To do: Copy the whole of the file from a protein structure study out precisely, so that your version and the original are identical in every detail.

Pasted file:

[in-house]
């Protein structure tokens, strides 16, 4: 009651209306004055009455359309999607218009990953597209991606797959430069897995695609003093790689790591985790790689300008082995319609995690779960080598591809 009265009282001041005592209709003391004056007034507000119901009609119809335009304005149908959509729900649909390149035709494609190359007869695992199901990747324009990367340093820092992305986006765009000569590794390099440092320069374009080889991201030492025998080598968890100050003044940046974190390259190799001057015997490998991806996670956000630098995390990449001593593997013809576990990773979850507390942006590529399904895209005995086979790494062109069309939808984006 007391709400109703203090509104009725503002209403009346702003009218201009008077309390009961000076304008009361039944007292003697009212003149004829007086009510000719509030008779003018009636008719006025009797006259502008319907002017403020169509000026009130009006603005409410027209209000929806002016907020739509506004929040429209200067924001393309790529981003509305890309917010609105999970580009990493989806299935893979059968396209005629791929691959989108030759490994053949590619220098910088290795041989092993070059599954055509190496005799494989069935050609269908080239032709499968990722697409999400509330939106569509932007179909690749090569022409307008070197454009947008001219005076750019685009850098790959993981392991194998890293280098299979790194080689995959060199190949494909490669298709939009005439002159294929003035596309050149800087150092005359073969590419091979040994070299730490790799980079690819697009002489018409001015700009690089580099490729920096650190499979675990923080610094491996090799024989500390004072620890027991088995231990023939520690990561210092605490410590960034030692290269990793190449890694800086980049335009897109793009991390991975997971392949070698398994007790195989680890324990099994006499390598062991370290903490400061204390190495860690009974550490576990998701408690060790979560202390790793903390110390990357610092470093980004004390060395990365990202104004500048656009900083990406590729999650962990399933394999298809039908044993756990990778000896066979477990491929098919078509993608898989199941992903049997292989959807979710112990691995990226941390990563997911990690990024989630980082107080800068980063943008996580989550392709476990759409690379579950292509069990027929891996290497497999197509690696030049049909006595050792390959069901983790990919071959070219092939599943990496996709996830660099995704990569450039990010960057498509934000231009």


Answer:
[in-house]
């Protein structure tokens, strides 16, 4: 009651209306004055009455359309999607218009990953597209991606797959430069897995695609003093790689790591985790790689300008082995319609995690779960080598591809 009265009282001041005592209709003391004056007034507000119901009609119809335009304005149908959509729900649909390149035709494609190359007869695992199901990747324009990367340093820092992305986006765009000569590794390099440092320069374009080889991201030492025998080598968890100050003044940046974190390259190799001057015997490998991806996670956000630098995390990449001593593997013809576990990773979850507390942006590529399904895209005995086979790494062109069309939808984006 007391709400109703203090509104009725503002209403009346702003009218201009008077309390009961000076304008009361039944007292003697009212003149004829007086009510000719509030008779003018009636008719006025009797006259502008319907002017403020169509000026009130009006603005409410027209209000929806002016907020739509506004929040429209200067924001393309790529981003509305890309917010609105999970580009990493989806299935893979059968396209005629791929691959989108030759490994053949590619220098910088290795041989092993070059599954055509190496005799494989069935050609269908080239032709499968990722697409999400509330939106569509932007179909690749090569022409307008070197454009947008001219005076750019685009850098790959993981392991194998890293280098299979790194080689995959060199190949494909490669298709939009005439002159294929003035596309050149800087150092005359073969590419091979040994070299730490790799980079690819697009002489018409001015700009690089580099490729920096650190499979675990923080610094491996090799024989500390004072620890027991088995231990023939520690990561210092605490410590960034030692290269990793190449890694800086980049335009897109793009991390991975997971392949070698398994007790195989680890324990099994006499390598062991370290903490400061204390190495860690009974550490576990998701408690060790979560202390790793903390110390990357610092470093980004004390060395990365990202104004500048656009900083990406590729999650962990399933394999298809039908044993756990990778000896066979477990491929098919078509993608898989199941992903049997292989959807979710112990691995990226941390990563997911990690990024989630980082107080800068980063943008996580989550392709476990759409690379579950292509069990027929891996290497497999197509690696030049049909006595050792390959069901983790990919071959070219092939599943990496996709996830660099995704990569450039990010960057498509934000231009």